I drove back again and stopped at the top of a high hill for a few more images, I just managed to get the car squeezed into a small gap in the hedge and no more. The night was silent and cold but the beauty of the night sky was truly exceptional with a glorious Milky Way arching across the entire dome of the sky with Orion the Hunter showing off with Sirius the Dog Star and red Mars begging for attention within Leo the Lion. Above the now fading aurora where the stellar rich constellations of Perseus, Auriga, Andromeda, Lacerta, Cepheus, and Cassiopeia the celestial 'W' with the fuzzy glows from the Double Cluster, M31, and M34. Below these was a faint green aurora with orange-lit snow clouds drifting in across the hills. I used the 50mm F/1.8 for one last shot with this house in the foreground, the subtle green and red colours above the clouds were the aurora and the fuzzy spot at centre was M31 (The Andromeda Galaxy) and if you look carefully you can see a ray extending through the galaxy all the way to the top of the frame. It was 04.00 and the aurora was almost gone then clouds filled the sky so it was time to call it a night and drive back home on the slippery ice. I went to bed a happy man, it had been a great birthday, I got snow, a beautiful planet conjunction and an aurora and I even had a few slices of my chocolate cake so I couldn't have asked for more!.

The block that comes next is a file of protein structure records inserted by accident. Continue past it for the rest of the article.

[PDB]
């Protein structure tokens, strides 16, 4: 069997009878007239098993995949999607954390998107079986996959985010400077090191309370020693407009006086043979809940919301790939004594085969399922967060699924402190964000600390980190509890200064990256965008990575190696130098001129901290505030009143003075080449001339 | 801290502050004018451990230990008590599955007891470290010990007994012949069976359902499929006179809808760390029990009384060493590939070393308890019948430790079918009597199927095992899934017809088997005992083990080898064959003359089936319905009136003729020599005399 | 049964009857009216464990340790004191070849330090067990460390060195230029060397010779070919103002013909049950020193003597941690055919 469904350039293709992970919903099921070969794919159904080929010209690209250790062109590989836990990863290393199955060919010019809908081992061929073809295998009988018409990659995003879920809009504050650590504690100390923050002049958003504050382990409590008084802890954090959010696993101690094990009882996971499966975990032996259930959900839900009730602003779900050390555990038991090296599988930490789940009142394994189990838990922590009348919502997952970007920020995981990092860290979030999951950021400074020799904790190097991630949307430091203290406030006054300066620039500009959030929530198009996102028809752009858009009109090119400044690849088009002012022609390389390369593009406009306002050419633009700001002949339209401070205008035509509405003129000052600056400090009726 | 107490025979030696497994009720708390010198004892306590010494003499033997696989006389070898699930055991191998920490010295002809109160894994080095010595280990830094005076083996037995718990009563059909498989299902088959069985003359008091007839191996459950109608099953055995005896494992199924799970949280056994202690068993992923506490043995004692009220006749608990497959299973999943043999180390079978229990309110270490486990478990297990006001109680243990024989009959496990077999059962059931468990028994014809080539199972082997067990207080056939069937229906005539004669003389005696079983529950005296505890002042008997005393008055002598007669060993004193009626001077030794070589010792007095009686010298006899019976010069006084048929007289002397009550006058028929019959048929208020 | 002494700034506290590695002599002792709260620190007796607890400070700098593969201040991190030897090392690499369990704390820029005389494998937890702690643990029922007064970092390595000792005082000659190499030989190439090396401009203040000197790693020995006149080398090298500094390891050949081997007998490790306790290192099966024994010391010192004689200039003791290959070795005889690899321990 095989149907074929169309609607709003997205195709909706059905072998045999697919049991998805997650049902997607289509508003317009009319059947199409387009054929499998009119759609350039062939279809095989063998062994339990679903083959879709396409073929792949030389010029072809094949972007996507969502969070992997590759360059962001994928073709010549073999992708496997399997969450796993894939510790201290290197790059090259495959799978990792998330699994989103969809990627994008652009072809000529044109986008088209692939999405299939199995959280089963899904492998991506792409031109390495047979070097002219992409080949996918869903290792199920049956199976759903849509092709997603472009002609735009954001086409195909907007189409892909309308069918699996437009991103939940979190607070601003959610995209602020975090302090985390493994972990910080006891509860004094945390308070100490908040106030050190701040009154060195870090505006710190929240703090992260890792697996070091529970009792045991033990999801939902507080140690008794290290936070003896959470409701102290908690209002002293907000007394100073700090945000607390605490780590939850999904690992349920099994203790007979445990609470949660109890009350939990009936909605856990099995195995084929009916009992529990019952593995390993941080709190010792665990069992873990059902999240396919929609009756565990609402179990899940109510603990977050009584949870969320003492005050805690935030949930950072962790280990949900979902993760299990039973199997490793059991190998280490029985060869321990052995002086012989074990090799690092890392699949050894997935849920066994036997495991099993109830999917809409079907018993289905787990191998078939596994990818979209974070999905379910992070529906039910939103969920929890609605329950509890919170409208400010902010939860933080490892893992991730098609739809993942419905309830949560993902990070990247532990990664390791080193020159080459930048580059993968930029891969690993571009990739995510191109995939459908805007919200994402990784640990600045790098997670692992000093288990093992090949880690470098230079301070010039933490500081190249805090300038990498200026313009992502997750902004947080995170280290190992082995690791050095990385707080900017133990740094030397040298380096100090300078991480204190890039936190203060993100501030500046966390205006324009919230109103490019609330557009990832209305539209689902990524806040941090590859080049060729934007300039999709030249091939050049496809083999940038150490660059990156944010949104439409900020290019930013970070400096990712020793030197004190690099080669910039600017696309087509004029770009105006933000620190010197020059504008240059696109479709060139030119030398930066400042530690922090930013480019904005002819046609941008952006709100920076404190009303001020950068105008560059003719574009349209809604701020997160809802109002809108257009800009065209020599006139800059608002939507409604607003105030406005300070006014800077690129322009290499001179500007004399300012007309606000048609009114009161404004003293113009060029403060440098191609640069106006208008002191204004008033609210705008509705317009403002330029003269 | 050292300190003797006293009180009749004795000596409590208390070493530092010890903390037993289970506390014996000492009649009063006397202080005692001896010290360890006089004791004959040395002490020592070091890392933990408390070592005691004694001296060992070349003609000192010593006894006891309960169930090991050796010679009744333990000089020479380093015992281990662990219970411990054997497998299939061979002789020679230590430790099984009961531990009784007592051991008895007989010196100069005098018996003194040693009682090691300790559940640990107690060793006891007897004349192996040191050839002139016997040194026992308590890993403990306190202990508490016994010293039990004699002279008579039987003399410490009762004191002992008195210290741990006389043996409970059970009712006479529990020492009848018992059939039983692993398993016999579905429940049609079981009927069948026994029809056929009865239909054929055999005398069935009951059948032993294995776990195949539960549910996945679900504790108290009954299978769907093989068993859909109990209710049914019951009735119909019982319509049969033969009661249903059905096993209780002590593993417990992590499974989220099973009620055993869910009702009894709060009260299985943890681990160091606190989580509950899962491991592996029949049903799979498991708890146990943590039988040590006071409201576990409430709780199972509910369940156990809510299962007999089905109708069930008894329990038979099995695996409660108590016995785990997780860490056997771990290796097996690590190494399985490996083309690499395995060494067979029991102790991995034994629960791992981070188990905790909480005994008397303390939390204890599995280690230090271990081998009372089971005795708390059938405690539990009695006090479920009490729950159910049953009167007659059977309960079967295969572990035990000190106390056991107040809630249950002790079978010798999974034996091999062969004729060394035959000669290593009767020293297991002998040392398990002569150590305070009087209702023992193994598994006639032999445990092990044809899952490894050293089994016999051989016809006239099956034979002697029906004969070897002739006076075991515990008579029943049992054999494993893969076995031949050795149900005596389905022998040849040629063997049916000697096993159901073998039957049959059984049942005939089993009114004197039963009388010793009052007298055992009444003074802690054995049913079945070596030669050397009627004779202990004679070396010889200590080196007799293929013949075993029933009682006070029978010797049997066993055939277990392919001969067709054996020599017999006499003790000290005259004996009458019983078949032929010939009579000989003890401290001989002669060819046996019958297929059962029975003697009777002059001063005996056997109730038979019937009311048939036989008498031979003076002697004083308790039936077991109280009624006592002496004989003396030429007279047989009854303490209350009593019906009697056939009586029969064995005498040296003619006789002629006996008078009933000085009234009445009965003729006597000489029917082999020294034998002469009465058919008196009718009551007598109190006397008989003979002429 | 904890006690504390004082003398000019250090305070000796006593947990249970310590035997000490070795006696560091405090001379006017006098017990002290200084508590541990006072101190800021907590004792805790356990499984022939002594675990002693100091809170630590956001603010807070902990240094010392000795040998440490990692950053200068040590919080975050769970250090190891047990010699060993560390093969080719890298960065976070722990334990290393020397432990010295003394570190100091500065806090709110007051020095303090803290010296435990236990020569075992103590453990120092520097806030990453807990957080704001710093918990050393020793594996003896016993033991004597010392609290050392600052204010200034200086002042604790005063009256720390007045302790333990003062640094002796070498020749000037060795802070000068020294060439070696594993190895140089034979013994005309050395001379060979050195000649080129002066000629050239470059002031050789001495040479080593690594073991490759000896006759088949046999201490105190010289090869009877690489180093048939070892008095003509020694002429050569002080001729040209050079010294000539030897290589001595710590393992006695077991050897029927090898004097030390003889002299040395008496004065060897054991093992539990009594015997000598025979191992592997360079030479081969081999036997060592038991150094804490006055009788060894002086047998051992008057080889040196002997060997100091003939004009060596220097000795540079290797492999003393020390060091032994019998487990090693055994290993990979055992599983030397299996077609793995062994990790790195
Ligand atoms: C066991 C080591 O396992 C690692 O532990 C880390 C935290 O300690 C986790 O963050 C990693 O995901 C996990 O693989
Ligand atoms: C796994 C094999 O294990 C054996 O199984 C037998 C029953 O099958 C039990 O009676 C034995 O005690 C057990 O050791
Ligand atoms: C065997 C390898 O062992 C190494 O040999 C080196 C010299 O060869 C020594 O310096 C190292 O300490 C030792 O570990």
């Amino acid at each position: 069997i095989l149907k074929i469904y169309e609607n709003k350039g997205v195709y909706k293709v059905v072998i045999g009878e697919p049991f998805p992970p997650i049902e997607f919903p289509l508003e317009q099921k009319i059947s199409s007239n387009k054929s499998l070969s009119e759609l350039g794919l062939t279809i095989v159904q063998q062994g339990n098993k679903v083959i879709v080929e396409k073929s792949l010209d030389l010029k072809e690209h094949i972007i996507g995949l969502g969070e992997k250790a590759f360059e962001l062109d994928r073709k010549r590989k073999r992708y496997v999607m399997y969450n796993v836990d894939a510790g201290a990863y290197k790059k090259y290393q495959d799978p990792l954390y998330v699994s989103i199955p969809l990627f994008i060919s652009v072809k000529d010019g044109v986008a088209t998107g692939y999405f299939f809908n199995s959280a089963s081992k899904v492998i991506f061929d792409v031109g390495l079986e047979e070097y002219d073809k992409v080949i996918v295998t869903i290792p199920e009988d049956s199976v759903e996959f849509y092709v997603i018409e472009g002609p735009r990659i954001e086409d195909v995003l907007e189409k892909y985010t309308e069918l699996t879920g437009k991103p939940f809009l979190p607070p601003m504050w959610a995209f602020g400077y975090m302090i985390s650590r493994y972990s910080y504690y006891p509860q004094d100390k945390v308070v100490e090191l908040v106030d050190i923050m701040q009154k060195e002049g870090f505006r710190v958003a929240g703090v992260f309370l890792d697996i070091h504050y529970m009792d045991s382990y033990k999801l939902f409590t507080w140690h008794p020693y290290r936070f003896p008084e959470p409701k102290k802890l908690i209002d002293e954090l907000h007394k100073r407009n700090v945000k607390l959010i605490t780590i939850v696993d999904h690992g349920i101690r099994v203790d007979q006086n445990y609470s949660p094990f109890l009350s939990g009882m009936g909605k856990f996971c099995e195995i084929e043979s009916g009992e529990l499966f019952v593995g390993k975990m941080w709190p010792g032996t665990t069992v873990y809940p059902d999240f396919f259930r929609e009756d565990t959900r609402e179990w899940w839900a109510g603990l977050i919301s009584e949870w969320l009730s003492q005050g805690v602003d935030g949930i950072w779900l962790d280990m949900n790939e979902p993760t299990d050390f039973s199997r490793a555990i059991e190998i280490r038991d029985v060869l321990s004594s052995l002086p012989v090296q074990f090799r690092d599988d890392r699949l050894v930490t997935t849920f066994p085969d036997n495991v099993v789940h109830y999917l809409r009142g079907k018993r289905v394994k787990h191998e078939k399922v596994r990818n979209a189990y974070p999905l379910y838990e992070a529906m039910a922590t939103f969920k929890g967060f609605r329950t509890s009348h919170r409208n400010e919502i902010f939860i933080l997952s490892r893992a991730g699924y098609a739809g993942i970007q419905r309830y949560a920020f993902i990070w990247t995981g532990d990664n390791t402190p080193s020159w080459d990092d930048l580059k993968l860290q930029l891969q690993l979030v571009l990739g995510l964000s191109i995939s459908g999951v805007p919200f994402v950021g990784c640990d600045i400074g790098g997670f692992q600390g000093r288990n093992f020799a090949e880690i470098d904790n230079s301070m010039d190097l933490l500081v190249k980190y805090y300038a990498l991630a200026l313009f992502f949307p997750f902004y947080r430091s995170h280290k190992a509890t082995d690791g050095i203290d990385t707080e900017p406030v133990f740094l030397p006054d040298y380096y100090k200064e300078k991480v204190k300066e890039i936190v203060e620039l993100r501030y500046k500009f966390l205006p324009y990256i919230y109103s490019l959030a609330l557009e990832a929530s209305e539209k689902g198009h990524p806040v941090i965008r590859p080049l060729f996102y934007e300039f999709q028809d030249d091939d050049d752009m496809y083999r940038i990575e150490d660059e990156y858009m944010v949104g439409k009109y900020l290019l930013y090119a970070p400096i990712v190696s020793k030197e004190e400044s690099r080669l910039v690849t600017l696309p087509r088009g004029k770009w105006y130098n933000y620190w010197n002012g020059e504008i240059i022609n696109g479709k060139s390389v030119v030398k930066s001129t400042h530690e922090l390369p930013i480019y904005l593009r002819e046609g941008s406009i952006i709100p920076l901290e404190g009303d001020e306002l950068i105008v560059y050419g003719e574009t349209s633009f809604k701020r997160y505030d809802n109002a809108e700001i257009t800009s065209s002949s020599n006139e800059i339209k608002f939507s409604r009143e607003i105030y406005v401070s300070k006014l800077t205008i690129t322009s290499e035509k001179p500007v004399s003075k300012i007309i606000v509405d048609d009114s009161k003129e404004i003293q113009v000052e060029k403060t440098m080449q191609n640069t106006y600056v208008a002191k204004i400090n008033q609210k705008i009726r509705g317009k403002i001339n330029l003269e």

Short video clip showing the falling hail and snow curtains near Maghera then progressing to the snow showers over Glenshane Pass then ending with still images of the planets and aurora display. Thanks very much for reading.